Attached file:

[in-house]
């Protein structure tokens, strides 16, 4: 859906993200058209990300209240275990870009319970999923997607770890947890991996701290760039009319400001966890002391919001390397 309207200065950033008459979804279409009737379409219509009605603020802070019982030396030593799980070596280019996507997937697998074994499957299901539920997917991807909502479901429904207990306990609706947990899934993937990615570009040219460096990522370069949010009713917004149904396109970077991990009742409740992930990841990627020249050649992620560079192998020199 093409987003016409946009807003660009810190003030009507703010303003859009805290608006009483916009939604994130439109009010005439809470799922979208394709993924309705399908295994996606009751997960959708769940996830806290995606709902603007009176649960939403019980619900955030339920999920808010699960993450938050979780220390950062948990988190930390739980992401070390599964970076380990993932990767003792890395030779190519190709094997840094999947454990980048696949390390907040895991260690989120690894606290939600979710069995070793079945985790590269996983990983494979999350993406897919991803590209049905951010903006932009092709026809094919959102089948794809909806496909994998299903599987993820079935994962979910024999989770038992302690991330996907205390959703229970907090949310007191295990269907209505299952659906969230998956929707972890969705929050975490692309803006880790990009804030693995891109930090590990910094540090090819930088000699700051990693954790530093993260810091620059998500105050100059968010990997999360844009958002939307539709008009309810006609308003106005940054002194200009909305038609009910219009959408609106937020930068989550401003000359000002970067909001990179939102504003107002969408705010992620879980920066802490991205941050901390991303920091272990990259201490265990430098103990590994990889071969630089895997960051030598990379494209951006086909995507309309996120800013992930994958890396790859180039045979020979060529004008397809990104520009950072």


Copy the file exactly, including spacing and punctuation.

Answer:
[in-house]
């Protein structure tokens, strides 16, 4: 859906993200058209990300209240275990870009319970999923997607770890947890991996701290760039009319400001966890002391919001390397 309207200065950033008459979804279409009737379409219509009605603020802070019982030396030593799980070596280019996507997937697998074994499957299901539920997917991807909502479901429904207990306990609706947990899934993937990615570009040219460096990522370069949010009713917004149904396109970077991990009742409740992930990841990627020249050649992620560079192998020199 093409987003016409946009807003660009810190003030009507703010303003859009805290608006009483916009939604994130439109009010005439809470799922979208394709993924309705399908295994996606009751997960959708769940996830806290995606709902603007009176649960939403019980619900955030339920999920808010699960993450938050979780220390950062948990988190930390739980992401070390599964970076380990993932990767003792890395030779190519190709094997840094999947454990980048696949390390907040895991260690989120690894606290939600979710069995070793079945985790590269996983990983494979999350993406897919991803590209049905951010903006932009092709026809094919959102089948794809909806496909994998299903599987993820079935994962979910024999989770038992302690991330996907205390959703229970907090949310007191295990269907209505299952659906969230998956929707972890969705929050975490692309803006880790990009804030693995891109930090590990910094540090090819930088000699700051990693954790530093993260810091620059998500105050100059968010990997999360844009958002939307539709008009309810006609308003106005940054002194200009909305038609009910219009959408609106937020930068989550401003000359000002970067909001990179939102504003107002969408705010992620879980920066802490991205941050901390991303920091272990990259201490265990430098103990590994990889071969630089895997960051030598990379494209951006086909995507309309996120800013992930994958890396790859180039045979020979060529004008397809990104520009950072």